"Living proof that literary genes can be passed from father to son." —Michael Perkins

Dalkey Archive Press

"Sorrentino has used the rock book format (and his superbly pompous 'multitrack' device) as a vehicle for a brilliant and complex novel about remembered truths and modern ennui.... The close of 'Foundation' has a crisp, cinematic grace, and the final 'Playback' crumbles the book's carefully wrought tension with delicious resolve." —Los Angeles Reader

Dalkey Archive Press

Publishers Weekly - Publisher's Weekly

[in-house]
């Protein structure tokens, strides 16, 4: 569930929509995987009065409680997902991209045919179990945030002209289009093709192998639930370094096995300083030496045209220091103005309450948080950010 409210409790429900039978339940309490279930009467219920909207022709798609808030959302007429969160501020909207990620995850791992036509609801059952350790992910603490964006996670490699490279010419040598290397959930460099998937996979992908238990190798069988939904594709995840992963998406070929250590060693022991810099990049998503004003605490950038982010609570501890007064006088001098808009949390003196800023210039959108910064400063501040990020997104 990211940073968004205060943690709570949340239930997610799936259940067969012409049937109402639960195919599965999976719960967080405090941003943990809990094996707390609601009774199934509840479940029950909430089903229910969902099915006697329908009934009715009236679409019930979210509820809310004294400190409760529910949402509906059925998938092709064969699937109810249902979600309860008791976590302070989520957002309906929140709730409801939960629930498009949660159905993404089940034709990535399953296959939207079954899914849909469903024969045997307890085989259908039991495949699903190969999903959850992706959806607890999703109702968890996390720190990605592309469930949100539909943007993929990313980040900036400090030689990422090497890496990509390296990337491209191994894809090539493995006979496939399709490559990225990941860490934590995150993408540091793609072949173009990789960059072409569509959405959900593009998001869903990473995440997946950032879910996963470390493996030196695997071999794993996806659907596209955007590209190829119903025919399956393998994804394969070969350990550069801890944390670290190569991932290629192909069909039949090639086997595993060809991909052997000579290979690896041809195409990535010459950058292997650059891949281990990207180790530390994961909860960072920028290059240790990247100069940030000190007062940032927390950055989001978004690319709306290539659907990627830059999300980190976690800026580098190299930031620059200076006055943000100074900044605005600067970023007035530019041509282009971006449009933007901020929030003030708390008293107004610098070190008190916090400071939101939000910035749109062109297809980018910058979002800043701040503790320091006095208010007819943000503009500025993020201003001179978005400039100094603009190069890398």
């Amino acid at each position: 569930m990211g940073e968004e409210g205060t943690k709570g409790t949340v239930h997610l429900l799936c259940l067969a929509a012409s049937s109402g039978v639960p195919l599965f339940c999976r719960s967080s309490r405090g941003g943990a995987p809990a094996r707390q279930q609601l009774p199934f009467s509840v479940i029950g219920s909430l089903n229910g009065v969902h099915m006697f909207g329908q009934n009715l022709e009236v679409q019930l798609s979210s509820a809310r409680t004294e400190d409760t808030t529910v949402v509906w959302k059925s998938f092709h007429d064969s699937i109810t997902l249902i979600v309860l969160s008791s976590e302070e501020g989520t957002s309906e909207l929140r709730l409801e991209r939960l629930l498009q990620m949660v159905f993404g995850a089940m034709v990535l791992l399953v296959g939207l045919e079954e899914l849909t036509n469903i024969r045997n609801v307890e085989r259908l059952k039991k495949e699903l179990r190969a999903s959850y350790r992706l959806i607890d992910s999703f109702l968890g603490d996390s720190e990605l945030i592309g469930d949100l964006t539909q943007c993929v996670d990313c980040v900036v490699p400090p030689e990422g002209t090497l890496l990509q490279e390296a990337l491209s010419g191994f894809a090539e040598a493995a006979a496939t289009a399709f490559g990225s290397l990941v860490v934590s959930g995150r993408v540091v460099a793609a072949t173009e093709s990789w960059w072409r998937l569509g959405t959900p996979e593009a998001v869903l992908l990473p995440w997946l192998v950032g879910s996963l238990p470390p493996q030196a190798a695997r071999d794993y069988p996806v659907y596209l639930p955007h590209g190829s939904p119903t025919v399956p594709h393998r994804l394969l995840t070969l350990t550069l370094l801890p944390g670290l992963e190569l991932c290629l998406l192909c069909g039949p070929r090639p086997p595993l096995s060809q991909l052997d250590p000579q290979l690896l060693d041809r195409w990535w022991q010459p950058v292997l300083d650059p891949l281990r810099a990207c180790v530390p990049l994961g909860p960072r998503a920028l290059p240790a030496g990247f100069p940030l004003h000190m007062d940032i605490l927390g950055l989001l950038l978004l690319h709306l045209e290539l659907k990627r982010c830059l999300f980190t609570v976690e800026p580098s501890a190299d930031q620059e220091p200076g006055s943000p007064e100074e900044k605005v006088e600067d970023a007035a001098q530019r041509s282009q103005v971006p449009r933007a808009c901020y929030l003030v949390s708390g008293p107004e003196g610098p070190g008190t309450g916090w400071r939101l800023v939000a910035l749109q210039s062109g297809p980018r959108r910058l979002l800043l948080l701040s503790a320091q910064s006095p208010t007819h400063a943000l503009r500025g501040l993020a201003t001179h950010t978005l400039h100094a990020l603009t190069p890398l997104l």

In this ambitious first novel, which is structured as a multilayered recording session, the concept behind the plot is flawed, but the story is flawlessly executed. Hi-Fi is a not-yet-famous rock band playing a fateful gig at a seedy New York bar called Cheaters on the night of Ronald Reagan's first inauguration in 1981. From the safety of the '90s, hack writer and Hi-Fi aficionado Paul Marzio attempts to puzzle out the events of that evening, after which Hi-Fi rose to a possibly tainted prominence. The first iteration of ``what happened'' is given without dialogue or judicious description, as if it were the rhythm track. The conceit is nice, but the actual execution of it makes the first 25 pages of the book, which read like a screenplay synopsis, drab and uninteresting. Luckily, the section is followed by a series ``overdubs,'' which include: a list of items numbered like exhibits at a trial; a ``solo'' by our author, Paul; and the conflicting accounts of various Hi-Fi hangers-on and former girlfriends, who attended Cheaters that evening. In the final section, Marzio conducts interviews with the now-famous bandmembers, but nothing produces a clear solution to the narrative puzzle. Sorrentino gets away with a lot through sheer virtuosity. After the slow first layer, he completes the formal exercise he's set for himself with great vigor, and his writing, when he paints a scene, is funny, perceptive and dead-on the satirical mark. (May)